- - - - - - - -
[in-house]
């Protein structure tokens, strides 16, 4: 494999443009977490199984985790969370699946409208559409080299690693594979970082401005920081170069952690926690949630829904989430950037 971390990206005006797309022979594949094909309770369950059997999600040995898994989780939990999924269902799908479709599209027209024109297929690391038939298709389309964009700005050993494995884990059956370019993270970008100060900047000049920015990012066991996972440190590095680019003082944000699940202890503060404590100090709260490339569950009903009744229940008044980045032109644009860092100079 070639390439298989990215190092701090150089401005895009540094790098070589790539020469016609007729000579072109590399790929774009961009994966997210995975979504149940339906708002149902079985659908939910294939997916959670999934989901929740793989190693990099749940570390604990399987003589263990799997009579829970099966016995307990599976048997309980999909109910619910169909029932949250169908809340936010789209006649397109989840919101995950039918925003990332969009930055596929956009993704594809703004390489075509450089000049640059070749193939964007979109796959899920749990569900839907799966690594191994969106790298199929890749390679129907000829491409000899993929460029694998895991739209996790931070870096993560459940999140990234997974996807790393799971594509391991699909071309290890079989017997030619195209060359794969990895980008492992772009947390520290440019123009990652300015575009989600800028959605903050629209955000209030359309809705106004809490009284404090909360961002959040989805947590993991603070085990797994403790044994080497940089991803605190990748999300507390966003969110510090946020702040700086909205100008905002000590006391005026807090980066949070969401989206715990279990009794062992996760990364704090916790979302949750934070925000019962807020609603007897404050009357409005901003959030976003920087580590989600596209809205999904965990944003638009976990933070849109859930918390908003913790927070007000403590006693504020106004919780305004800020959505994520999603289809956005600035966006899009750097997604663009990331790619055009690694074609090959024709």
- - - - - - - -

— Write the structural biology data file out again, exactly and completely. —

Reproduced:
[in-house]
């Protein structure tokens, strides 16, 4: 494999443009977490199984985790969370699946409208559409080299690693594979970082401005920081170069952690926690949630829904989430950037 971390990206005006797309022979594949094909309770369950059997999600040995898994989780939990999924269902799908479709599209027209024109297929690391038939298709389309964009700005050993494995884990059956370019993270970008100060900047000049920015990012066991996972440190590095680019003082944000699940202890503060404590100090709260490339569950009903009744229940008044980045032109644009860092100079 070639390439298989990215190092701090150089401005895009540094790098070589790539020469016609007729000579072109590399790929774009961009994966997210995975979504149940339906708002149902079985659908939910294939997916959670999934989901929740793989190693990099749940570390604990399987003589263990799997009579829970099966016995307990599976048997309980999909109910619910169909029932949250169908809340936010789209006649397109989840919101995950039918925003990332969009930055596929956009993704594809703004390489075509450089000049640059070749193939964007979109796959899920749990569900839907799966690594191994969106790298199929890749390679129907000829491409000899993929460029694998895991739209996790931070870096993560459940999140990234997974996807790393799971594509391991699909071309290890079989017997030619195209060359794969990895980008492992772009947390520290440019123009990652300015575009989600800028959605903050629209955000209030359309809705106004809490009284404090909360961002959040989805947590993991603070085990797994403790044994080497940089991803605190990748999300507390966003969110510090946020702040700086909205100008905002000590006391005026807090980066949070969401989206715990279990009794062992996760990364704090916790979302949750934070925000019962807020609603007897404050009357409005901003959030976003920087580590989600596209809205999904965990944003638009976990933070849109859930918390908003913790927070007000403590006693504020106004919780305004800020959505994520999603289809956005600035966006899009750097997604663009990331790619055009690694074609090959024709």